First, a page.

Almost 30% of 401(k) participants are enrolled in automatic professionally managed investment programs, including target-date or balanced funds or a managed account advisory service, according to a study released Wednesday by Vanguard.
By the end of 2010, 29% of Vanguard participants were fully invested in an automatic investment program. One-fifth of participants held a target-date fund, 6% had a balanced fund and 3% used a managed account program. The report noted that automatic programs are especially beneficial to participants without the skills to invest on their own.
“The growing number of participants taking advantage of professionally managed investment programs and services in their plan clearly shows that the 401(k) system can offer investors a successful way to invest for retirement,” Jean Young, coauthor of How America Saves 2011, said in a press release.
The average account balance in 2010 was over $79,000, with a median of just under $27,000. These are the highest levels recorded since 199 when Vanguard began tracking this data.
“Account balances have been cited as too low to be helpful in retirement,” Steve Utkus, coauthor of the report, said in a statement, adding that the typical participant is a 46-year-old male saving less than 9% with 20 to 25 years left to continue working and saving. “His retirement plan assets will be complemented by Social Security benefits and other savings, perhaps assets in other employer plans or a spouse’s plan, or personal savings. Even though we always encourage people to save more—ideally at least 12% to 15% of their income—the reality is that many participants may be on target for retirement.”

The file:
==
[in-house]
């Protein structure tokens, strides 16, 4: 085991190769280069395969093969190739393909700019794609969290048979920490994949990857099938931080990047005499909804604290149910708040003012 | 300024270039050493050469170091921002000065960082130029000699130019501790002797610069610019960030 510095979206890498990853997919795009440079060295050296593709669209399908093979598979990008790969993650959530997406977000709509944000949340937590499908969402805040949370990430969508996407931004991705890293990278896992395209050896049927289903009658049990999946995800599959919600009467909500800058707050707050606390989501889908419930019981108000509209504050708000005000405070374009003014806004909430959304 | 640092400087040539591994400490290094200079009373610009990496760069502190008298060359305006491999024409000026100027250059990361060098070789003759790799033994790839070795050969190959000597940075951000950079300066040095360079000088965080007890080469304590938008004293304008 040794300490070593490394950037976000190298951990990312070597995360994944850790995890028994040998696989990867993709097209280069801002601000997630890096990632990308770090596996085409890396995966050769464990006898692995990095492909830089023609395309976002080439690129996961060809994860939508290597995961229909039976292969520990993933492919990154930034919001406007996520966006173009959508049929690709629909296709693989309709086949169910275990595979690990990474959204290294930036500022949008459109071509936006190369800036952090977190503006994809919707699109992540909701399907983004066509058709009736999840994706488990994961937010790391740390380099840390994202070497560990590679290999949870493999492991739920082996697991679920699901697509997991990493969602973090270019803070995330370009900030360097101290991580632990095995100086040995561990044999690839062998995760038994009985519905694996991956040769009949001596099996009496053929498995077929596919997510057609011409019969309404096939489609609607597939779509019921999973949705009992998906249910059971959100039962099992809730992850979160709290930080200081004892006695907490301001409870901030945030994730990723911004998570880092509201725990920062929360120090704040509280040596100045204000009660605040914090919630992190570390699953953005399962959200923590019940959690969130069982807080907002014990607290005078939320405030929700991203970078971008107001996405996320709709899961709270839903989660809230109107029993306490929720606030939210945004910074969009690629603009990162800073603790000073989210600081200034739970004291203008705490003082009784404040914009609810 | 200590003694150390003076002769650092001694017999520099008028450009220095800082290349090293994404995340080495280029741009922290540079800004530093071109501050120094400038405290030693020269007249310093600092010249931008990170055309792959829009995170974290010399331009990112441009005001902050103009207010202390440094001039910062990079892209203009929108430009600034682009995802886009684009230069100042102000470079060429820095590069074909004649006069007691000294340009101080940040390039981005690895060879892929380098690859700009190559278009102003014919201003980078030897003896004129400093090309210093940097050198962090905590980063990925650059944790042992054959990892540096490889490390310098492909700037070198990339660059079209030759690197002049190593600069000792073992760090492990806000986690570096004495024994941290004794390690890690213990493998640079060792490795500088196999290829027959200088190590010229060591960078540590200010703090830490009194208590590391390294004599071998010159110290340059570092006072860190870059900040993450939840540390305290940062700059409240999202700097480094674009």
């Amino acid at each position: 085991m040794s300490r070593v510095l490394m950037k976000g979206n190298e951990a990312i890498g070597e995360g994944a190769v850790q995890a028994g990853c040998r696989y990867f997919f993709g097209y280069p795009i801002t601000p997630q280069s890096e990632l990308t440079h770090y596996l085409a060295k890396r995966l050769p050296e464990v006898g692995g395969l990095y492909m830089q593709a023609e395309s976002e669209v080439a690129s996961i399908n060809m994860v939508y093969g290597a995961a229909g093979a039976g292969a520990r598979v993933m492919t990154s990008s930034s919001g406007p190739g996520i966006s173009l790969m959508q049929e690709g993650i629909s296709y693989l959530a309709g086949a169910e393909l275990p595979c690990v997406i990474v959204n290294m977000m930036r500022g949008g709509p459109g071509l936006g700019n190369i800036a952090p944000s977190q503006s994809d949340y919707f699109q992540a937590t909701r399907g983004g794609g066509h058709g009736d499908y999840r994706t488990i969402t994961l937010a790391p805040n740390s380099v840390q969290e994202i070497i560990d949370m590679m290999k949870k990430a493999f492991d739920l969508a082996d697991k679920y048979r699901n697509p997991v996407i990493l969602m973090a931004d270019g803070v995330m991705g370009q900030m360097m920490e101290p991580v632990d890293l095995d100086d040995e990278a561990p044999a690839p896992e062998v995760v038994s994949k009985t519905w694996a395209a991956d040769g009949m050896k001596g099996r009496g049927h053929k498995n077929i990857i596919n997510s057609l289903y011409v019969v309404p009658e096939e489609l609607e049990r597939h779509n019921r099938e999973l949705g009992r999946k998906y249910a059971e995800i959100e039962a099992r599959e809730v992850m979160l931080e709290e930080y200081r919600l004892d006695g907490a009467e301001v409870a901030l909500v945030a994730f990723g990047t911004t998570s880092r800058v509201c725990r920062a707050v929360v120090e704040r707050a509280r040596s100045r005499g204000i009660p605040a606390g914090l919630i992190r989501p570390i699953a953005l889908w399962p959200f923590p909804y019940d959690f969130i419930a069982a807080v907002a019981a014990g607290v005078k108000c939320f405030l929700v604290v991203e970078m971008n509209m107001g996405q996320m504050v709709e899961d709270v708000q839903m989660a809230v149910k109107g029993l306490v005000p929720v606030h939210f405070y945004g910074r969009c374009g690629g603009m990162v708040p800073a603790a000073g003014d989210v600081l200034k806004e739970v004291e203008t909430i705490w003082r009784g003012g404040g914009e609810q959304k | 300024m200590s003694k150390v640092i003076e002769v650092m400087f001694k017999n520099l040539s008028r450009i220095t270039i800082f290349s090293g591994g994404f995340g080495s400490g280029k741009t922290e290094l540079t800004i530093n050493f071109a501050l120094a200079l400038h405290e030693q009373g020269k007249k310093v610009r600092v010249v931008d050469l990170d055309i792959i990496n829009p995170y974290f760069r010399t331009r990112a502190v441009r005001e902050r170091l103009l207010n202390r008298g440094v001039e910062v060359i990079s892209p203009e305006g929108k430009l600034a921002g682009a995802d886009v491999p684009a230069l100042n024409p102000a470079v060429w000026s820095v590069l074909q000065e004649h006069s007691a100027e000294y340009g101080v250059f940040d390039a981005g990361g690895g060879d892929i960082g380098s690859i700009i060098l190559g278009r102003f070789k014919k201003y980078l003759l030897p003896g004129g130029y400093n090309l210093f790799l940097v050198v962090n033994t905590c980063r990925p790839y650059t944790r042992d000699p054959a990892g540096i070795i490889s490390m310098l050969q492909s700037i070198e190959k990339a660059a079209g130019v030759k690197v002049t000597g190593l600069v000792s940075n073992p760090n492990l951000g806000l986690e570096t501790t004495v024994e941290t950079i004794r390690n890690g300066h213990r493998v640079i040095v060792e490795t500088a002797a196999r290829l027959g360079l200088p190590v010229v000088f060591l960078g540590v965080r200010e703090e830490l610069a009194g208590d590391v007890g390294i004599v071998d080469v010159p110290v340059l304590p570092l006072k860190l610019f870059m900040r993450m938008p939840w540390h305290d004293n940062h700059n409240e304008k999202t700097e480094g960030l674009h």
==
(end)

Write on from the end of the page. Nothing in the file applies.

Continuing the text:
Automatic enrollment continued its upward trend, climbing three points since 2009 to 24% of plans. Participation, however, fell slightly to 74%. Economic conditions that prevented people from contributing offset gains made by automatic enrollment.
Automatic enrollment had a negative effect on contribution rates. Default deferral rates are often set too low, Vanguard found, and participants are unlikely to increase contributions on their own. As a result of that, and difficult economic conditions, the average deferral rate was 6.8%, unchanged from 2009 but down from its 2007 peak of 7.3%.
To offset plan fees, sponsors have turned to “index core” offerings, which provide a comprehensive set of low-cost index options that span the global capital markets. In 2010, 40% of Vanguard plans an index core, making the design available to about half of all Vanguard participants.
Unsurprisingly, hardship withdrawals have increased since 2005, but in 2010, just 2.2% of participants took a hardship withdrawal.
Of the 70% of employees who left their employer and were eligible to begin taking distributions decided to leave their assets with their employer or roll those assets into a new plan. Over 90% of plan assets available for distribution were preserved.
The survey was based on data on over three million participants in 2,000 Vanguard plans.